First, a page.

In its latest report on police detention facilities, the Council of Europe’s European Committee for the Prevention of Torture and Inhuman or Degrading Treatment or Punishment (CPT) stresses that Poland has failed to implement previous recommendations for proper legal and medical access, and that it needs to remedy excessive use of force at the time of apprehension or immediately after apprehension, among other concerns (see the executive summary of the report). The CPT reports an “absolute absence” of progress regarding “fundamental safeguards against ill-treatment” as its “deepest concern” following a visit to Poland of its delegation last year, which was the source of its new report. The “ad hoc visit” to Poland included meetings with people in custody in police establishments in Gdańsk, Krakòw, Sopot and Warsaw, as well as with recently arrived remand prisoners at Gdańsk, Krakòw and Warsaw-Służewiec Remand Prisons.
Adopted earlier this year and sent to the Polish authorities in March, the report repeats previous recommendations that Poland develop – “without further delay and in co-operation with the Polish Bar Council” – a fully-fledged and properly funded system of legal aid for persons in police custody who are not in a position to pay for a lawyer, to be applicable from the very outset of police custody. The delegation concludes that legal access remains “highly exceptional, even for juveniles” and that in practice, such access was only made available to the few apprehended persons who were wealthy enough to have their own lawyer and lucky enough to have their lawyer’s name and telephone number with them at the moment of apprehension.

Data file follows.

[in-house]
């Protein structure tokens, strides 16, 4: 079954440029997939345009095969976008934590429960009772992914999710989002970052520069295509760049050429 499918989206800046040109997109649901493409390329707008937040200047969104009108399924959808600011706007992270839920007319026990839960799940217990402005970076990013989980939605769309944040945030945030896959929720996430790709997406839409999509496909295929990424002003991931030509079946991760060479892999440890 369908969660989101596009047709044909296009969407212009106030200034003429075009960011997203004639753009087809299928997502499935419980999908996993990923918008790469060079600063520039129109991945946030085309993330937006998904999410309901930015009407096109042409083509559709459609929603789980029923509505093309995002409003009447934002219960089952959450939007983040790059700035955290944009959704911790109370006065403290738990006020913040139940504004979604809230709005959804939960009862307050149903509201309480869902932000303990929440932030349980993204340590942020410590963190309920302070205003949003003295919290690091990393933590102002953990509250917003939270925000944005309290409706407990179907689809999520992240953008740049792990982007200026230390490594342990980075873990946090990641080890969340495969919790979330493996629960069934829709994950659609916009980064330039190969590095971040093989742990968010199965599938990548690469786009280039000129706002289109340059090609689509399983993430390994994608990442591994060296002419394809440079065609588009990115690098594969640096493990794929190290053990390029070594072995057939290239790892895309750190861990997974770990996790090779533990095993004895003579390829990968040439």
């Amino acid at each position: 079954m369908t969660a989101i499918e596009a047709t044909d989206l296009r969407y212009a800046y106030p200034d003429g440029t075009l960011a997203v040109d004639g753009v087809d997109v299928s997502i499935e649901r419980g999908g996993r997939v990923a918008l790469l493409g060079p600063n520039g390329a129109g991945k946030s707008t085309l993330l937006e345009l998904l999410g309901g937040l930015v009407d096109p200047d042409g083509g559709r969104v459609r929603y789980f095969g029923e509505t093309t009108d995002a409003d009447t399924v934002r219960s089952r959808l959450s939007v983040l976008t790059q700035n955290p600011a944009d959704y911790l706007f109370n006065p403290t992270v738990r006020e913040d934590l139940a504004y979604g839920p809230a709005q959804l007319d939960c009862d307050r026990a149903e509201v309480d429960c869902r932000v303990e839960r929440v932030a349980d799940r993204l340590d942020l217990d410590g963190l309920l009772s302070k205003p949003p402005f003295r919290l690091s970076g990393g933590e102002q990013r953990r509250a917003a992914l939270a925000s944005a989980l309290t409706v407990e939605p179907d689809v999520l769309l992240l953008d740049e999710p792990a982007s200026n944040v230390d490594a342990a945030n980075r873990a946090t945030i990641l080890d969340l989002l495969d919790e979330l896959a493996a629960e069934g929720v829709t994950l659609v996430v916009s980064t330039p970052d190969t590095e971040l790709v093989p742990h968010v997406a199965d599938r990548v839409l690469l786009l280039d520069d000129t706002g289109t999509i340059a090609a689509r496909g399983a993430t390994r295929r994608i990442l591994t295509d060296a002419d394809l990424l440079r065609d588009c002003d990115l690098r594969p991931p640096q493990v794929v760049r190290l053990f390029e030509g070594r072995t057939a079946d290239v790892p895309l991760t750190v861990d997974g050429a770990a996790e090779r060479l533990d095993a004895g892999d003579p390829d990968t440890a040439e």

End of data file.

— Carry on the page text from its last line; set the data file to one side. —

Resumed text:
Although those in need are provided medical care (i.e. either the police called an ambulance or took the detained person to a hospital emergency ward), they lack the fundamental right to confidentiality of medical examinations. “Any injuries observed on persons brought to police detention facilities continued to be poorly recorded (if at all) and non-medical police staff had unrestricted access to medical documentation concerning persons in police custody”, according to the report.